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Agency Spotlight: ARPR’s Success in Tech PR

Published on April 22, at 7:50 p.m.
by Madison Traughber.

ARPR, the largest technology public relations firm in the Southeast, was founded in 2012 by University of Alabama C&IS alumnus Anna Ruth Williams. A tech PR agency exclusively curates the reputation of technology-based companies. Tech PR is “the art of building and maintaining a positive image of a company or organization that develops and distributes technology either as a product or service, or is heavily reliant on or driven by technology.”

Tech PR agencies are becoming a necessity in today’s evolving society, as technology is at the epicenter of “people’s private and professional lives.” Technology startups, as well as mid-market and enterprise software brands, are vying for PR agencies to help them differentiate themselves from other companies in the industry.

For tech startups to grow, they need PR agencies that specialize in their industry to understand the lingo, the products and the senior-level buyers that they sell to.

Tech companies use terminology that most people would not be familiar with. This disconnect can make the messaging unrelatable and difficult to understand for the average consumer.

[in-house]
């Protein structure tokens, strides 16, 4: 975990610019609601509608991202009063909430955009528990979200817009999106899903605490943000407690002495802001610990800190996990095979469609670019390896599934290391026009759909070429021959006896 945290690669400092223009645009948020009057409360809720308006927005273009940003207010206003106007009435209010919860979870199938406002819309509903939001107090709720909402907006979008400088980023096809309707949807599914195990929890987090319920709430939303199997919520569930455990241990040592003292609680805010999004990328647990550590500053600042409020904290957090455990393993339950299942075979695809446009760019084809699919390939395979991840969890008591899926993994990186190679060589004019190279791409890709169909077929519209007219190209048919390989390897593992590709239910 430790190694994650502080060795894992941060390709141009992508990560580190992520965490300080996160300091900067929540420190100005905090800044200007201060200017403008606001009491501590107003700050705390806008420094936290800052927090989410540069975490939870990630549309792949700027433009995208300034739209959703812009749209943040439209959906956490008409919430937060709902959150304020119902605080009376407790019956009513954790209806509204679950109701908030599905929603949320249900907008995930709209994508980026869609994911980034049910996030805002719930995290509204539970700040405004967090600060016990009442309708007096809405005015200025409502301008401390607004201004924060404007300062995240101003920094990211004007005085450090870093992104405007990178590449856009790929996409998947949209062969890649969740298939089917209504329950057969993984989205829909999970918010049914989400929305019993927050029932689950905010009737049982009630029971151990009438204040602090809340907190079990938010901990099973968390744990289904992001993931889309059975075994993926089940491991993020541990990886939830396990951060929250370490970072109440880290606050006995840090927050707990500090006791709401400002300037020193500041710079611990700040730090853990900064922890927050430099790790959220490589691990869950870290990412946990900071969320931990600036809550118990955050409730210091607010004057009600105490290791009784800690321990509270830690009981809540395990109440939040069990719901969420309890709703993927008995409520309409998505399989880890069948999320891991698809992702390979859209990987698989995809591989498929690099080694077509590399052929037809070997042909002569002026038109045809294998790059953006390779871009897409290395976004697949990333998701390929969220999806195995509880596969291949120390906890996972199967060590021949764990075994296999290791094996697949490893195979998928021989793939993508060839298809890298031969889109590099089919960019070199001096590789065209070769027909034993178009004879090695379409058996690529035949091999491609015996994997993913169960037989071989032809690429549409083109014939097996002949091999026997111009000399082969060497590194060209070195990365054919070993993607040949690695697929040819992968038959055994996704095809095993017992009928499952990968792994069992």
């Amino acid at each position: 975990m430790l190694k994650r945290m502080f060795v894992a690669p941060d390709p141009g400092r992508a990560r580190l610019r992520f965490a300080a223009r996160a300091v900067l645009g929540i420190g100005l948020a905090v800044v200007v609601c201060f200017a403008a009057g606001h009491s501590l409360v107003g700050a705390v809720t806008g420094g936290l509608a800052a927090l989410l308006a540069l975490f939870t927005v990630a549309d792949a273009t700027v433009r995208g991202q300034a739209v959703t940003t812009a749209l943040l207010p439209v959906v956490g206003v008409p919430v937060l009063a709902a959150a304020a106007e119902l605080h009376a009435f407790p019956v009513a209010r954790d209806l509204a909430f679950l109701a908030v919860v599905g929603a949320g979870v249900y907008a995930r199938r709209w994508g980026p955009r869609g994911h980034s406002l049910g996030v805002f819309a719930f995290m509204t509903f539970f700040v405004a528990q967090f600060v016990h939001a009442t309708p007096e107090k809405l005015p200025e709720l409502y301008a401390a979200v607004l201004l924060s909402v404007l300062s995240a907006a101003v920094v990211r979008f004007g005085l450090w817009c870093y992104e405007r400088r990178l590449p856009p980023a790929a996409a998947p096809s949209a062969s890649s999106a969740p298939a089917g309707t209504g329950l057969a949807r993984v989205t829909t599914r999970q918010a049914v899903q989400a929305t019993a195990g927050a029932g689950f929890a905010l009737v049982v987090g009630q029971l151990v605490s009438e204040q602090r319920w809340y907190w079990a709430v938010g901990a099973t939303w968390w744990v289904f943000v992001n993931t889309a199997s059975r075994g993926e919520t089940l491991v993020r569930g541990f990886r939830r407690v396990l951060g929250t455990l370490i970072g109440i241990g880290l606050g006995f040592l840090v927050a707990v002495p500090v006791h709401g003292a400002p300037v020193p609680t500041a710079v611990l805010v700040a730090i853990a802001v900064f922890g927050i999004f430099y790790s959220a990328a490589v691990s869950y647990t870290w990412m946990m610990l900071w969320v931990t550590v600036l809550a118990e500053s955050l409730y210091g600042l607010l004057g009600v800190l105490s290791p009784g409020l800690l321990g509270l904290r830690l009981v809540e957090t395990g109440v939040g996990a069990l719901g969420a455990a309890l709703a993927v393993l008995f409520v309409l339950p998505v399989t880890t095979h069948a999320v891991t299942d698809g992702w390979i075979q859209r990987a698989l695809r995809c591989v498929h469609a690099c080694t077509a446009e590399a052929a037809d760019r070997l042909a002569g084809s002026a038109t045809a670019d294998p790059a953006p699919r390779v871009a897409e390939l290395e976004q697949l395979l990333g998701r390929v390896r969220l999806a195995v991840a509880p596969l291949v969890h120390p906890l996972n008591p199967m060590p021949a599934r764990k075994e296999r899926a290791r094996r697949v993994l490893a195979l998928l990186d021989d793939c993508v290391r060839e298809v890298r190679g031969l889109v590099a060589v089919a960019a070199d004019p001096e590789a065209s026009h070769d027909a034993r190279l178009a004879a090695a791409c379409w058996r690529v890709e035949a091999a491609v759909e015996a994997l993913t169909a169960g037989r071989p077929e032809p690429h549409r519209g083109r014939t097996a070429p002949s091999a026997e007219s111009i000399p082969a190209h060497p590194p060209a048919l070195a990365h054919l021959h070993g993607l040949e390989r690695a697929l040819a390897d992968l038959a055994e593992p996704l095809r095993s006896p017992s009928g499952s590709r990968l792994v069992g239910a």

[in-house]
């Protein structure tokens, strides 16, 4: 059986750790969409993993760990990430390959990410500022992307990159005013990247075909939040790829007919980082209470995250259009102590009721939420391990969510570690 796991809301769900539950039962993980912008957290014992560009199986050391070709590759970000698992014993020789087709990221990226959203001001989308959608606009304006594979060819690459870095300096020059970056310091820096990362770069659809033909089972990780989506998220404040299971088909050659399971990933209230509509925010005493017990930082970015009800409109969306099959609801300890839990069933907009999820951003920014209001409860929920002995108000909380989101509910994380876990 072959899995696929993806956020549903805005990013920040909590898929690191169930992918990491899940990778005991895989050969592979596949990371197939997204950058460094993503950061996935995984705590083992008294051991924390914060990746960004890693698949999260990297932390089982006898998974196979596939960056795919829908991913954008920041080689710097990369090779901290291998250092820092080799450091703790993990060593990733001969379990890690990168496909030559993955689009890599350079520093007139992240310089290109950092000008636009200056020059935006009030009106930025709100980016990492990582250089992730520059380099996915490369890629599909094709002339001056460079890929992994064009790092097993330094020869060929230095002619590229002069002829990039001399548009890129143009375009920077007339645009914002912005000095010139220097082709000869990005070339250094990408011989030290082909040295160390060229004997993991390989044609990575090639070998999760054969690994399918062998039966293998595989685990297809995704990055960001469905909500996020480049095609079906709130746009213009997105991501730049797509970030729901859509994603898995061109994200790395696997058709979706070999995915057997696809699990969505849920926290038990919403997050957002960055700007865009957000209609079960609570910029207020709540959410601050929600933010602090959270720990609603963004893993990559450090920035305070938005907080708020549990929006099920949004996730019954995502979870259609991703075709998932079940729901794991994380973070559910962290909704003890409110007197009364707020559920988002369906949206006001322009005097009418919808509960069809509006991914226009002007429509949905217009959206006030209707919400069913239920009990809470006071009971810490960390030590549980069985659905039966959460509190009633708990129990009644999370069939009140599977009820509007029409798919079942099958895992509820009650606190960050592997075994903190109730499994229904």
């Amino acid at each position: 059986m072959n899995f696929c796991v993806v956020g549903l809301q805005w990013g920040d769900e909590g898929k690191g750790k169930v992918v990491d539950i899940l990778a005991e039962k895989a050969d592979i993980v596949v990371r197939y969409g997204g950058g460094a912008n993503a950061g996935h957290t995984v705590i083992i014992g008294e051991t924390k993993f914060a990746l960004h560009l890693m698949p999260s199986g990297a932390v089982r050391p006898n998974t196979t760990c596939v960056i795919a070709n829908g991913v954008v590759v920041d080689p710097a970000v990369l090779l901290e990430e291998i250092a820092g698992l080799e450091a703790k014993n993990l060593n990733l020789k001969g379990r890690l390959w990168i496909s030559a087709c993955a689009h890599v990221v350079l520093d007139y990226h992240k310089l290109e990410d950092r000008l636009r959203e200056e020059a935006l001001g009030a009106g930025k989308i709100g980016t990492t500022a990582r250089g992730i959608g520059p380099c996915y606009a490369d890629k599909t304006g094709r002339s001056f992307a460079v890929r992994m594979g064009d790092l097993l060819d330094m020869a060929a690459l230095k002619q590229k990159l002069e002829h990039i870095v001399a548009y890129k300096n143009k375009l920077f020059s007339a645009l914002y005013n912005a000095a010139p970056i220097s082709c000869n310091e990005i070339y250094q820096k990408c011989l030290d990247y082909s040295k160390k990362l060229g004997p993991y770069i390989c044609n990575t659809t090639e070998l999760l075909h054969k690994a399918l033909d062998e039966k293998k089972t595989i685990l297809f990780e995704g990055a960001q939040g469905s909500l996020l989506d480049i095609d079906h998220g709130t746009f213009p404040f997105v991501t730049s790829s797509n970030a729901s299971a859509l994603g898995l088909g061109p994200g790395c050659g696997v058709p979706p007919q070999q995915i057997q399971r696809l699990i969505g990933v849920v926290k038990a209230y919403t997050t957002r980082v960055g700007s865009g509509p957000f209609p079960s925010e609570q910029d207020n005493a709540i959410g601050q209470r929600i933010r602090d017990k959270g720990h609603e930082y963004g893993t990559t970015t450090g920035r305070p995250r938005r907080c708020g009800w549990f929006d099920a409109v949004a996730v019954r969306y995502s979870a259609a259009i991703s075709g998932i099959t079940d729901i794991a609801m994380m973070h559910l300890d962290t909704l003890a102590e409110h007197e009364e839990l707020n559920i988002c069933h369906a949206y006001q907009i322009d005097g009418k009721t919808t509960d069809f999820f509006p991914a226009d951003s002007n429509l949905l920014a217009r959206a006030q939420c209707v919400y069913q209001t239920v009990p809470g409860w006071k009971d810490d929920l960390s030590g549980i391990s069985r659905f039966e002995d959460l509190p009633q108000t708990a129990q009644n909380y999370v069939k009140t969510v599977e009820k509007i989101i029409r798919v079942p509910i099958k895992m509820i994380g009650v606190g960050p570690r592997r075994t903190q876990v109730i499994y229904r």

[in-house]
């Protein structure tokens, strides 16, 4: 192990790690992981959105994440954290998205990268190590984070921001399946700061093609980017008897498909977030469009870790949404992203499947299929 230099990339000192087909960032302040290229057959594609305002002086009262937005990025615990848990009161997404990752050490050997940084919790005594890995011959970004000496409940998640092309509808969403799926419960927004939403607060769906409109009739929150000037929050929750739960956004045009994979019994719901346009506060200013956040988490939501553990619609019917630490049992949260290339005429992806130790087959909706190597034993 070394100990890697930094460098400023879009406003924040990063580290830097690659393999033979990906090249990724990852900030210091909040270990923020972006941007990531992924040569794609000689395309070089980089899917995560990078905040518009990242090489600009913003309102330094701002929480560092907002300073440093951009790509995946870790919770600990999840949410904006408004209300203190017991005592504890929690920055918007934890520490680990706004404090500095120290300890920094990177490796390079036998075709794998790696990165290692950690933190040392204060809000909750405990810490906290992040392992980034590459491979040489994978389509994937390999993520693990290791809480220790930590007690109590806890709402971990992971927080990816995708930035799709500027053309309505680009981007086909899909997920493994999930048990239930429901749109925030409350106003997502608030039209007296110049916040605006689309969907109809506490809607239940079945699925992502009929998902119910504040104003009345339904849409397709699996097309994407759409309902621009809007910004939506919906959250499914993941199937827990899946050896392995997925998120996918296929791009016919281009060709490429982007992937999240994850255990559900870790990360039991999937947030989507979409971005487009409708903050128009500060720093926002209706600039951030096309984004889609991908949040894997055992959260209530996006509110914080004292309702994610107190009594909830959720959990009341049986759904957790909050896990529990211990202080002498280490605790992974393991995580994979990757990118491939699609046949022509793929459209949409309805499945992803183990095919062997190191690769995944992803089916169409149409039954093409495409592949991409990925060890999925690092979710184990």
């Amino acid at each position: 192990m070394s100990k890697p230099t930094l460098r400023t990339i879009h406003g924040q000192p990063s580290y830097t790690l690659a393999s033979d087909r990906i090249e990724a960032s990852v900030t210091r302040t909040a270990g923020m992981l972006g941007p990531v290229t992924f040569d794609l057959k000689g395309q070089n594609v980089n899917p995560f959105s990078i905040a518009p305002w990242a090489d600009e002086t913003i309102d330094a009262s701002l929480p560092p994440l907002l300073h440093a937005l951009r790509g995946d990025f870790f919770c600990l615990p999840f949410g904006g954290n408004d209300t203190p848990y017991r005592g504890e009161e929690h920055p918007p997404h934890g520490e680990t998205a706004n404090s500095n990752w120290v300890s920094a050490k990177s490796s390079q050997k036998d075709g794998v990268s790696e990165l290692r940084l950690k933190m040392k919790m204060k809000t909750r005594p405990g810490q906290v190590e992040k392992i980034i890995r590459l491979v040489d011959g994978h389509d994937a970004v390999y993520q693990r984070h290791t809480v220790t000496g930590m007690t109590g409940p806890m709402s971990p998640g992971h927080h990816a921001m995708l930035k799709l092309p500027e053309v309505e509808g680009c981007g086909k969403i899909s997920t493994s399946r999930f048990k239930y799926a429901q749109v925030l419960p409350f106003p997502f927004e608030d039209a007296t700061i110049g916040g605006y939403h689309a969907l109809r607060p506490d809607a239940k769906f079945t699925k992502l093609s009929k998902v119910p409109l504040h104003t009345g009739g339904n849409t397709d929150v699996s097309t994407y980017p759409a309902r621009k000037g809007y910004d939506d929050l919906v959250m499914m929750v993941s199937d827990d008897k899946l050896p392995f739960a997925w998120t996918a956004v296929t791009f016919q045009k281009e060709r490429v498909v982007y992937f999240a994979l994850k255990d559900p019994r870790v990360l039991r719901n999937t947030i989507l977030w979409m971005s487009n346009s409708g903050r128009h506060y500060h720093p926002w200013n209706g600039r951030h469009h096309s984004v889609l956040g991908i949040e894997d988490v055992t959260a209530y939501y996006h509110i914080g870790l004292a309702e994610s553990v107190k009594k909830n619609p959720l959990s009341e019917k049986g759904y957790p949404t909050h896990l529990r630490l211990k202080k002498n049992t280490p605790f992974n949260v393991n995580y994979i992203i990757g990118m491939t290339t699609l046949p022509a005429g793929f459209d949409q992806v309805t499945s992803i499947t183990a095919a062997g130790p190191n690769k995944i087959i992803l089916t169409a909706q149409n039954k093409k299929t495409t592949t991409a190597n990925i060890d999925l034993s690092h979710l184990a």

Tech PR constantly moves at a rapid fast pace in the midst of an increasingly competitive industry. New startups and innovations are ongoing, and all of them need PR agencies’ advice on communications strategies that reach their target audiences. Therefore, PR professionals working for tech companies need to understand the niches of the industry.

CEO of ARPR
Raj Choudhury, recently appointed CEO of ARPR, noted the structure of ARPR “is built on two tenets: 1) thinking about its people first and 2) challenging the industry’s status quo.”

Photo by Austin Distel on Unsplash

When discussing what drew him to join the firm, he said, “First, they craft rewarding experiences for their employees, such as educational retreats, team-building events, sabbaticals and stipends that advance each person’s career — ultimately shaping their paths within the agency and beyond. This people-first approach — the culture that is apparent when you meet each employee — is what attracted me to ARPR. I share these beliefs, both professionally and personally.”

Choudhury also highlighted ARPR’s role in the tech industry, which is based on its second tenet of challenging the industry’s status quo.

“Second, over the last 10 years, the communications industry evolved [a lot], but ARPR was always two steps ahead,” he said. “For example, in 2016 it became the first tech PR firm to integrate inbound marketing and demand generation into its core capabilities. This pioneering spirit is why ARPR’s client work has earned industry recognition, including Best Use of Data & Measurement and Best Integrated Marketing Campaign.”

Founder of ARPR
Anna Ruth Williams, founder and now chief strategy officer of ARPR, offered her insight on its position in the tech industry. ARPR has specialized in tech PR since the very beginning, she said.